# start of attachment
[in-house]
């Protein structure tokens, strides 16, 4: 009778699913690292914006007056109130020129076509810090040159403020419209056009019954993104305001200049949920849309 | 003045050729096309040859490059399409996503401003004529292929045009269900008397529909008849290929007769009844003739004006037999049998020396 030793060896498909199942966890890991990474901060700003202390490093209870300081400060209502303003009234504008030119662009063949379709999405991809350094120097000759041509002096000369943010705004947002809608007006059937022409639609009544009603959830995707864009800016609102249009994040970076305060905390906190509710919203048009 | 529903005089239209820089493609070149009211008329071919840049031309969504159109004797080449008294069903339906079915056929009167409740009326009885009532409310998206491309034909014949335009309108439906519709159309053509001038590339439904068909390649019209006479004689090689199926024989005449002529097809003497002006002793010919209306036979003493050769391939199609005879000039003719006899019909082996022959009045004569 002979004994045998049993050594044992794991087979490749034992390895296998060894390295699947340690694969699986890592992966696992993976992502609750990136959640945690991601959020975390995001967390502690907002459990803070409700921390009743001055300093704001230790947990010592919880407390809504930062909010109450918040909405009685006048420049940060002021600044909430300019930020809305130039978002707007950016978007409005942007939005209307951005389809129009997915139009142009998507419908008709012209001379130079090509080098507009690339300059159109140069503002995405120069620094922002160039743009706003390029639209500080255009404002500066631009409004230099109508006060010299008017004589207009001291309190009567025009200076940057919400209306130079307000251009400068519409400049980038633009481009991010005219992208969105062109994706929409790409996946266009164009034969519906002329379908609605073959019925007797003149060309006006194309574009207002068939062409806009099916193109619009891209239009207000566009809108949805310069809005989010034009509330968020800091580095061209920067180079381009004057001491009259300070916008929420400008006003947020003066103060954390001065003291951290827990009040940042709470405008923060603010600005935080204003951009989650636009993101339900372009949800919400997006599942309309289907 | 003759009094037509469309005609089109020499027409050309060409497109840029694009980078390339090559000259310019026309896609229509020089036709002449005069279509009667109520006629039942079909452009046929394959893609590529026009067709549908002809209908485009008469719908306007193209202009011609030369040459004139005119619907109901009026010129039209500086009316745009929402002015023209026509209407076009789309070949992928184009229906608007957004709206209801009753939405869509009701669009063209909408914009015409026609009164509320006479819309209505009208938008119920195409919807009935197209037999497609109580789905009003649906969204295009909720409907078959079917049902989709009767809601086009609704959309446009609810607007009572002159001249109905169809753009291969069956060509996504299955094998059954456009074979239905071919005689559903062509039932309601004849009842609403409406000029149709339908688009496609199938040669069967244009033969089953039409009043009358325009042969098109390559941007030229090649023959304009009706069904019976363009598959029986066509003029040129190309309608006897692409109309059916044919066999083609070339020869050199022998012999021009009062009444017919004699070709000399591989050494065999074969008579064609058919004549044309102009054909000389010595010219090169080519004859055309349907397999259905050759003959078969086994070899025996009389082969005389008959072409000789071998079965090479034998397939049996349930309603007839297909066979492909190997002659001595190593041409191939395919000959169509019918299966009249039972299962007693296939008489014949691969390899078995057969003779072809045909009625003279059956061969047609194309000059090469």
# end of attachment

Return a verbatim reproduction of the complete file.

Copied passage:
[in-house]
């Protein structure tokens, strides 16, 4: 009778699913690292914006007056109130020129076509810090040159403020419209056009019954993104305001200049949920849309 | 003045050729096309040859490059399409996503401003004529292929045009269900008397529909008849290929007769009844003739004006037999049998020396 030793060896498909199942966890890991990474901060700003202390490093209870300081400060209502303003009234504008030119662009063949379709999405991809350094120097000759041509002096000369943010705004947002809608007006059937022409639609009544009603959830995707864009800016609102249009994040970076305060905390906190509710919203048009 | 529903005089239209820089493609070149009211008329071919840049031309969504159109004797080449008294069903339906079915056929009167409740009326009885009532409310998206491309034909014949335009309108439906519709159309053509001038590339439904068909390649019209006479004689090689199926024989005449002529097809003497002006002793010919209306036979003493050769391939199609005879000039003719006899019909082996022959009045004569 002979004994045998049993050594044992794991087979490749034992390895296998060894390295699947340690694969699986890592992966696992993976992502609750990136959640945690991601959020975390995001967390502690907002459990803070409700921390009743001055300093704001230790947990010592919880407390809504930062909010109450918040909405009685006048420049940060002021600044909430300019930020809305130039978002707007950016978007409005942007939005209307951005389809129009997915139009142009998507419908008709012209001379130079090509080098507009690339300059159109140069503002995405120069620094922002160039743009706003390029639209500080255009404002500066631009409004230099109508006060010299008017004589207009001291309190009567025009200076940057919400209306130079307000251009400068519409400049980038633009481009991010005219992208969105062109994706929409790409996946266009164009034969519906002329379908609605073959019925007797003149060309006006194309574009207002068939062409806009099916193109619009891209239009207000566009809108949805310069809005989010034009509330968020800091580095061209920067180079381009004057001491009259300070916008929420400008006003947020003066103060954390001065003291951290827990009040940042709470405008923060603010600005935080204003951009989650636009993101339900372009949800919400997006599942309309289907 | 003759009094037509469309005609089109020499027409050309060409497109840029694009980078390339090559000259310019026309896609229509020089036709002449005069279509009667109520006629039942079909452009046929394959893609590529026009067709549908002809209908485009008469719908306007193209202009011609030369040459004139005119619907109901009026010129039209500086009316745009929402002015023209026509209407076009789309070949992928184009229906608007957004709206209801009753939405869509009701669009063209909408914009015409026609009164509320006479819309209505009208938008119920195409919807009935197209037999497609109580789905009003649906969204295009909720409907078959079917049902989709009767809601086009609704959309446009609810607007009572002159001249109905169809753009291969069956060509996504299955094998059954456009074979239905071919005689559903062509039932309601004849009842609403409406000029149709339908688009496609199938040669069967244009033969089953039409009043009358325009042969098109390559941007030229090649023959304009009706069904019976363009598959029986066509003029040129190309309608006897692409109309059916044919066999083609070339020869050199022998012999021009009062009444017919004699070709000399591989050494065999074969008579064609058919004549044309102009054909000389010595010219090169080519004859055309349907397999259905050759003959078969086994070899025996009389082969005389008959072409000789071998079965090479034998397939049996349930309603007839297909066979492909190997002659001595190593041409191939395919000959169509019918299966009249039972299962007693296939008489014949691969390899078995057969003779072809045909009625003279059956061969047609194309000059090469």